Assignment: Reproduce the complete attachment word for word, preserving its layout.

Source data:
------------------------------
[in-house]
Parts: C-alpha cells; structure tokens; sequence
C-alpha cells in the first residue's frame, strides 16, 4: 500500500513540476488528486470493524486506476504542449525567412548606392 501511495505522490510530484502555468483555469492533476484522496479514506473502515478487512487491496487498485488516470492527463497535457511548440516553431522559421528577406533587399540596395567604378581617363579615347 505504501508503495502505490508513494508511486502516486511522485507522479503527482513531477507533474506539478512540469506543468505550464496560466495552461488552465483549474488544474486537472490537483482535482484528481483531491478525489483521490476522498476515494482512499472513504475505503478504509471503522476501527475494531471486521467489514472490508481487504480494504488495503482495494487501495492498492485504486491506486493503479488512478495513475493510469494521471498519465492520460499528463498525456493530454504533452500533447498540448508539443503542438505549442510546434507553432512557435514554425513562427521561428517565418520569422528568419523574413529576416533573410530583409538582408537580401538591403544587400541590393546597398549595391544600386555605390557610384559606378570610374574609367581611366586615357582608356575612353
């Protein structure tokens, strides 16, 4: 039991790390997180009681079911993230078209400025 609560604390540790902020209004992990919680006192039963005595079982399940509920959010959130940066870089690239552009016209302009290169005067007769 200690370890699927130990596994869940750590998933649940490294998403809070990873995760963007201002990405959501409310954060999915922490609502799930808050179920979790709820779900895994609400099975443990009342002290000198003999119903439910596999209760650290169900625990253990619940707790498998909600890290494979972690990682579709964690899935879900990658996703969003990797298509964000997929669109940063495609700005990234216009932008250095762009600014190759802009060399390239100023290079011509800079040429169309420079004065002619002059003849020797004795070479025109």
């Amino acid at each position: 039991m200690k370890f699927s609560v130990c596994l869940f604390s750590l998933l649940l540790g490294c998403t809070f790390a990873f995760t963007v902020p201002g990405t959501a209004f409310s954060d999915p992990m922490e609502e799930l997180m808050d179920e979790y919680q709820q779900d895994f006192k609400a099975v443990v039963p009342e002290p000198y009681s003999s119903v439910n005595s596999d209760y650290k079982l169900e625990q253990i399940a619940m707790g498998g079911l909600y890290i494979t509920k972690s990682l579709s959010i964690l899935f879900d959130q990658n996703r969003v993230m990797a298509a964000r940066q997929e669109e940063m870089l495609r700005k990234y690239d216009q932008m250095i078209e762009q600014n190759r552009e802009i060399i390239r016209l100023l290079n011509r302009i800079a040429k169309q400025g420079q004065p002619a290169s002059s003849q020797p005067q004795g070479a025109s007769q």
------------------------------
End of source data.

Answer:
[in-house]
Parts: C-alpha cells; structure tokens; sequence
C-alpha cells in the first residue's frame, strides 16, 4: 500500500513540476488528486470493524486506476504542449525567412548606392 501511495505522490510530484502555468483555469492533476484522496479514506473502515478487512487491496487498485488516470492527463497535457511548440516553431522559421528577406533587399540596395567604378581617363579615347 505504501508503495502505490508513494508511486502516486511522485507522479503527482513531477507533474506539478512540469506543468505550464496560466495552461488552465483549474488544474486537472490537483482535482484528481483531491478525489483521490476522498476515494482512499472513504475505503478504509471503522476501527475494531471486521467489514472490508481487504480494504488495503482495494487501495492498492485504486491506486493503479488512478495513475493510469494521471498519465492520460499528463498525456493530454504533452500533447498540448508539443503542438505549442510546434507553432512557435514554425513562427521561428517565418520569422528568419523574413529576416533573410530583409538582408537580401538591403544587400541590393546597398549595391544600386555605390557610384559606378570610374574609367581611366586615357582608356575612353
């Protein structure tokens, strides 16, 4: 039991790390997180009681079911993230078209400025 609560604390540790902020209004992990919680006192039963005595079982399940509920959010959130940066870089690239552009016209302009290169005067007769 200690370890699927130990596994869940750590998933649940490294998403809070990873995760963007201002990405959501409310954060999915922490609502799930808050179920979790709820779900895994609400099975443990009342002290000198003999119903439910596999209760650290169900625990253990619940707790498998909600890290494979972690990682579709964690899935879900990658996703969003990797298509964000997929669109940063495609700005990234216009932008250095762009600014190759802009060399390239100023290079011509800079040429169309420079004065002619002059003849020797004795070479025109």
């Amino acid at each position: 039991m200690k370890f699927s609560v130990c596994l869940f604390s750590l998933l649940l540790g490294c998403t809070f790390a990873f995760t963007v902020p201002g990405t959501a209004f409310s954060d999915p992990m922490e609502e799930l997180m808050d179920e979790y919680q709820q779900d895994f006192k609400a099975v443990v039963p009342e002290p000198y009681s003999s119903v439910n005595s596999d209760y650290k079982l169900e625990q253990i399940a619940m707790g498998g079911l909600y890290i494979t509920k972690s990682l579709s959010i964690l899935f879900d959130q990658n996703r969003v993230m990797a298509a964000r940066q997929e669109e940063m870089l495609r700005k990234y690239d216009q932008m250095i078209e762009q600014n190759r552009e802009i060399i390239r016209l100023l290079n011509r302009i800079a040429k169309q400025g420079q004065p002619a290169s002059s003849q020797p005067q004795g070479a025109s007769q």